More California children with specialized needs, such as students with disabilities or those who are homeless, will be allowed back in classrooms even as most schools remain shut for in-person learning under new state guidance released Tuesday.
Schools in most counties are closed for in-person learning because of the coronavirus. But the new guidance would allow the return to school for some children in grades K-12 in groups of up to 14 students. The limited return to school applies to students needing special care, such those with disabilities, English language learners, kids at risk of abuse or neglect or students who are homeless. It's aimed at ensuring the students can access services like occupational therapy, speech and language services and individualized education programs.
Statewide, counties can begin reopening schools for all children if they are off a state watch list that tracks virus cases, infection rates and hospitalizations for two weeks. Two of the state's most populous counties, Orange and San Diego, are already off the list and could be eligible to open schools within weeks. In counties still on the list, elementary schools can get waivers to reopen because young children are thought to be less likely to transmit the virus.
But the new guidelines appear to be the broadest attempt to deal with students, including older ones, who are more likely to struggle with at-home, digital learning, either because they lack the technology and a safe space to learn or because they are on special education plans or need other targeted support.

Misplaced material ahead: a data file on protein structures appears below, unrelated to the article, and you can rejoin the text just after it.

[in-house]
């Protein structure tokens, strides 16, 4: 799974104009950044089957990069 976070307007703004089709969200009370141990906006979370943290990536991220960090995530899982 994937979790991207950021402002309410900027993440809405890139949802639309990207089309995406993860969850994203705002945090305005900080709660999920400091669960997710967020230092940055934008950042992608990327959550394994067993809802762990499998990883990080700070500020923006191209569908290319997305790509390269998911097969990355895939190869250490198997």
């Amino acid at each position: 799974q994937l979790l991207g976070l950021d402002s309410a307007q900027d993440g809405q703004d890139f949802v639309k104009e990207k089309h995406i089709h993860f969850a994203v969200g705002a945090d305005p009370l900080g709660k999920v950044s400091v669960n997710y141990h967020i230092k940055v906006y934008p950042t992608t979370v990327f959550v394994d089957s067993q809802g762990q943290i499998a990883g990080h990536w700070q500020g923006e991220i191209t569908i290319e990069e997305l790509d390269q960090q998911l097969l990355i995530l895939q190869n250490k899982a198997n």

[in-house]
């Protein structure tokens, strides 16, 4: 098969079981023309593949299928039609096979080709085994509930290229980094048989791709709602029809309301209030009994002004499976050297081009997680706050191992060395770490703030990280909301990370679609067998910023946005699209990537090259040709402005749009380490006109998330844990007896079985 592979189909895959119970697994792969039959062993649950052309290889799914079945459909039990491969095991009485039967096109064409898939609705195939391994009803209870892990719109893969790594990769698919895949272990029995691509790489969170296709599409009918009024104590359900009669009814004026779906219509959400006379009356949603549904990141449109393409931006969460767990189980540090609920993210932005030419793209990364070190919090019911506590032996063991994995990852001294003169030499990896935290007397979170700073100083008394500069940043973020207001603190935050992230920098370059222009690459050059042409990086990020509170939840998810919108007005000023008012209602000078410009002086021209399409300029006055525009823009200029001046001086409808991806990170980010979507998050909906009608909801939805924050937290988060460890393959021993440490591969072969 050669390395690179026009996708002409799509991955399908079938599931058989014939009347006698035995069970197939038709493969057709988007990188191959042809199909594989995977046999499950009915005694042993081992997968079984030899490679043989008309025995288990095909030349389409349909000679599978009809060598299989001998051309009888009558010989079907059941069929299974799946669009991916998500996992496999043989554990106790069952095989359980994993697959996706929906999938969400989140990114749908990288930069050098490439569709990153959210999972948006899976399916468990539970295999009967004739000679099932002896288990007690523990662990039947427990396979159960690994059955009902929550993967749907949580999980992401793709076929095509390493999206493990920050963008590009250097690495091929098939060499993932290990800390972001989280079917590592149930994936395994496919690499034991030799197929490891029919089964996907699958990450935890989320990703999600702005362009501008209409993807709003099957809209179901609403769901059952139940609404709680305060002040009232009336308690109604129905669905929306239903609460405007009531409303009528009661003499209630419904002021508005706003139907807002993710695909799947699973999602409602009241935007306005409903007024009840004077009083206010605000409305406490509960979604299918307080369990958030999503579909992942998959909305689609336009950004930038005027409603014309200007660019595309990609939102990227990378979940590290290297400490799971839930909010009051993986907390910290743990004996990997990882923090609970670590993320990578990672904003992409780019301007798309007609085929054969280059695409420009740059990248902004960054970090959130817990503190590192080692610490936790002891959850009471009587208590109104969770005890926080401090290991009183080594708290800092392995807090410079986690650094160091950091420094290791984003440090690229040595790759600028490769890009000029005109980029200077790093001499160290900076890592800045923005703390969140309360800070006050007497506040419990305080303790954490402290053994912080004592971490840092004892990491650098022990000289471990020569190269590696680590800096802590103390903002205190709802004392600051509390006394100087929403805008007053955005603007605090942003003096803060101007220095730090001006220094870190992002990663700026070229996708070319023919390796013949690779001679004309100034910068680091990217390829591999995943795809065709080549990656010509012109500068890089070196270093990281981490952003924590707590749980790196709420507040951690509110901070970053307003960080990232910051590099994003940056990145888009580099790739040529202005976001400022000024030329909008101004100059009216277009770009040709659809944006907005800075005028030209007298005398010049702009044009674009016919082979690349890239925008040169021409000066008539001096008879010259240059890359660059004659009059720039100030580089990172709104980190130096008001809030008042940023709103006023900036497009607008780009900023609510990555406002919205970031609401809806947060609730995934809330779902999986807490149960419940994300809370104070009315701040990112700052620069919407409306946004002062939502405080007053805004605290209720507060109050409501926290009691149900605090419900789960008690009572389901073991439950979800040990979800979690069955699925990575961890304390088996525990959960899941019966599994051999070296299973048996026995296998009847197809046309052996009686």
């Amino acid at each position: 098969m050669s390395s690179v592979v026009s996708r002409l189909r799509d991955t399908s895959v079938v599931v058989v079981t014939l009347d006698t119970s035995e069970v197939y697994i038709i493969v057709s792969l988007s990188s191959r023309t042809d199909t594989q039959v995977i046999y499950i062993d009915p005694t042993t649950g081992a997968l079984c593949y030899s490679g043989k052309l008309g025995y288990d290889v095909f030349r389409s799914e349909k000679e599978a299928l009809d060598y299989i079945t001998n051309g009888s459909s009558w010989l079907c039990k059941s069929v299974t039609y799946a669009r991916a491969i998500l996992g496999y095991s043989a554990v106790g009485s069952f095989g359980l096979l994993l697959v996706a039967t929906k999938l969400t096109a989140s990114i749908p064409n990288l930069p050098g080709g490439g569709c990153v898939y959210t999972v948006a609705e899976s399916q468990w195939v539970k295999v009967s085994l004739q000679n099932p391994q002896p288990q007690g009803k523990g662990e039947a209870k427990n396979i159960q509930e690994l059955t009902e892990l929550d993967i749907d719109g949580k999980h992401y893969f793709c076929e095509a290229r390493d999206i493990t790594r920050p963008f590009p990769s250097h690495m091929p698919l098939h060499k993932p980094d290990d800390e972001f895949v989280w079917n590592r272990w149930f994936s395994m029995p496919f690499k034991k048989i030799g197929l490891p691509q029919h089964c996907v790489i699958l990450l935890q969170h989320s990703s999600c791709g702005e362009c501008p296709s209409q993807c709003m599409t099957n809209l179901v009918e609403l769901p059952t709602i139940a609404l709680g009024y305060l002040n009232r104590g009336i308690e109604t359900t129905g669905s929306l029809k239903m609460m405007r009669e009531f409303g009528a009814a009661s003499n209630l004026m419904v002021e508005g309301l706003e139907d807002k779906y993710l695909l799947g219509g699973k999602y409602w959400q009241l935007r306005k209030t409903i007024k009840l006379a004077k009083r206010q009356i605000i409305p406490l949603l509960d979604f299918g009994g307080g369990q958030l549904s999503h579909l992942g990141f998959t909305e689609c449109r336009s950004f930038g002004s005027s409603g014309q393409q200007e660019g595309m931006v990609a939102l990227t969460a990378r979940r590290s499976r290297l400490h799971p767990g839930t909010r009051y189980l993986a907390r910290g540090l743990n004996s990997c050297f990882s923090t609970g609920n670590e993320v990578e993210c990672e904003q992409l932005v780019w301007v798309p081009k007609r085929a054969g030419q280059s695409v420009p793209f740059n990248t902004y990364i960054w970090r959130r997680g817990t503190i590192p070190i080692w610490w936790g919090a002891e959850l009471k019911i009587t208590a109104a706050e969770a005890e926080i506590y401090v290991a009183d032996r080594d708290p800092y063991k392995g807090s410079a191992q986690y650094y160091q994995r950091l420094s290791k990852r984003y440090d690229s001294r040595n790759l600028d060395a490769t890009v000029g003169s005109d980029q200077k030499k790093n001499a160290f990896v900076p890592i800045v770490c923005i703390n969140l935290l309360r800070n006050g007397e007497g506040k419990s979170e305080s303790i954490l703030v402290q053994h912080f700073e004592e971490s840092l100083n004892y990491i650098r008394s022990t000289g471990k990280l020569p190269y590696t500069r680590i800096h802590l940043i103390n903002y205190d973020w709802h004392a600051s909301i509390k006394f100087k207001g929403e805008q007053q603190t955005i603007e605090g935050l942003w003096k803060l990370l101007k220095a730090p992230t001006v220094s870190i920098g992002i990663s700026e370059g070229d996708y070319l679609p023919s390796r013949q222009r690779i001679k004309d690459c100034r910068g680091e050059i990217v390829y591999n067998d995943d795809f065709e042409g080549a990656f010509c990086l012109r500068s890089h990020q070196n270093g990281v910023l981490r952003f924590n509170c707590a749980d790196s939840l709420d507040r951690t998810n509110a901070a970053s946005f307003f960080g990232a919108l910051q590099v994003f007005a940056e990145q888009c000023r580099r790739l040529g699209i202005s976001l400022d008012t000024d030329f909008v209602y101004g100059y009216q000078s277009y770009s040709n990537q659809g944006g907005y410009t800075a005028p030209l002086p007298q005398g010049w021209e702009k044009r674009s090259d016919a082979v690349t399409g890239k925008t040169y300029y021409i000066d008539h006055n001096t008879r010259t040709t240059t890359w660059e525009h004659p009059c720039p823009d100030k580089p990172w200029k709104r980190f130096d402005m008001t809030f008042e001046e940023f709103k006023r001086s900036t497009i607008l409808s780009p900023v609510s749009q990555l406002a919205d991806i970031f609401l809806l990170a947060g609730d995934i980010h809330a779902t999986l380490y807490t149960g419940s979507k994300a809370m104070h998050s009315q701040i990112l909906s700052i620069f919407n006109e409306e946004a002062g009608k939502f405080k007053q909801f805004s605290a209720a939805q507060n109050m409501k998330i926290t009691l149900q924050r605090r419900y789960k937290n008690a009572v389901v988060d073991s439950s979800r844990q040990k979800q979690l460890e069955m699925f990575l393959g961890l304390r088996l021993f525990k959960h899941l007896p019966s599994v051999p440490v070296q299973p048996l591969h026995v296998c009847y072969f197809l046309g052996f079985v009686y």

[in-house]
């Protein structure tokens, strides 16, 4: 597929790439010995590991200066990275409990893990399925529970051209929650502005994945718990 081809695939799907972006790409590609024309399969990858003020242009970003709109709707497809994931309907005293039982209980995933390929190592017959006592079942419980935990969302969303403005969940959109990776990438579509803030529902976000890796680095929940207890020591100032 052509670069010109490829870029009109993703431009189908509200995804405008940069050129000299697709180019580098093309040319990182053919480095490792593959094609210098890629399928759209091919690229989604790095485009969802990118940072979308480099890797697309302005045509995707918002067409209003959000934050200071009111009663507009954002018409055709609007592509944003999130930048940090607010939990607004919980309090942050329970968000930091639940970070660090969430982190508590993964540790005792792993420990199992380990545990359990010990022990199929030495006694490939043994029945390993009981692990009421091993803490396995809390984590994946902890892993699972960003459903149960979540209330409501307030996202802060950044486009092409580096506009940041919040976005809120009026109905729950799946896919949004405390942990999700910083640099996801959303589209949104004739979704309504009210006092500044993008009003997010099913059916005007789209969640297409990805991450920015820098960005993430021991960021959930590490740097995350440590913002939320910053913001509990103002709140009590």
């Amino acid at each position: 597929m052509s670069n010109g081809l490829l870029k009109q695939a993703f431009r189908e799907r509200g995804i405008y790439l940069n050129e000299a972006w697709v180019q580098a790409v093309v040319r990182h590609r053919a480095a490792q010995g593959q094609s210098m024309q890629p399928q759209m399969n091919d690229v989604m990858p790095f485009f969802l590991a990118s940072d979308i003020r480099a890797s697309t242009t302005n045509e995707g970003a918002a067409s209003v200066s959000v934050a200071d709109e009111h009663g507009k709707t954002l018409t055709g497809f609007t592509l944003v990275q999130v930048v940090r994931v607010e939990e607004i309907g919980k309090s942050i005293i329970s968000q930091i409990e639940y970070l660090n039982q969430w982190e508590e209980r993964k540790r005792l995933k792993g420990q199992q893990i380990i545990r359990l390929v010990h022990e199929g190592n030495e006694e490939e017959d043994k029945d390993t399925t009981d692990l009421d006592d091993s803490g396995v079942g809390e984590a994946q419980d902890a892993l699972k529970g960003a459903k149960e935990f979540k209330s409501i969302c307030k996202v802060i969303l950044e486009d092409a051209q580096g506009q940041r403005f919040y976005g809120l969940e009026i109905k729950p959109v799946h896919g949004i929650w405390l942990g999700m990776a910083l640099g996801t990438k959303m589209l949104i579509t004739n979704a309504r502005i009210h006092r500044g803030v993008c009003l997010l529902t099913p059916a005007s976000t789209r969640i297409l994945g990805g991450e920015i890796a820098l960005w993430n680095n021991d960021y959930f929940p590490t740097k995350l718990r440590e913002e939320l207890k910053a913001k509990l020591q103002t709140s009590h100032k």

Under the new rules, learning groups can have no more than 14 students and two instructors, and the students cannot mix across groups. Any individual school can have up to 25% of the normal student capacity in the building at one time. The goal is to keep students and instructors from potentially spreading the virus.
Schools could also allow different groups of students to come in on different days.
The guidance also applies to child care, recreation programs, before- and after-school services, youth groups and day camps.
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While the state is restricting in-person learning, Gov. Gavin Newsom has said he prefers students back in classrooms once it can be done safely for them, teachers and other school employees. The state’s more than 1,000 school districts are governed locally but counties have followed the state’s rules and public health orders.
“My personal point of view is the default should be in person education as long as it’s safe," he said Monday.
He did not put out a statement on the new guidelines.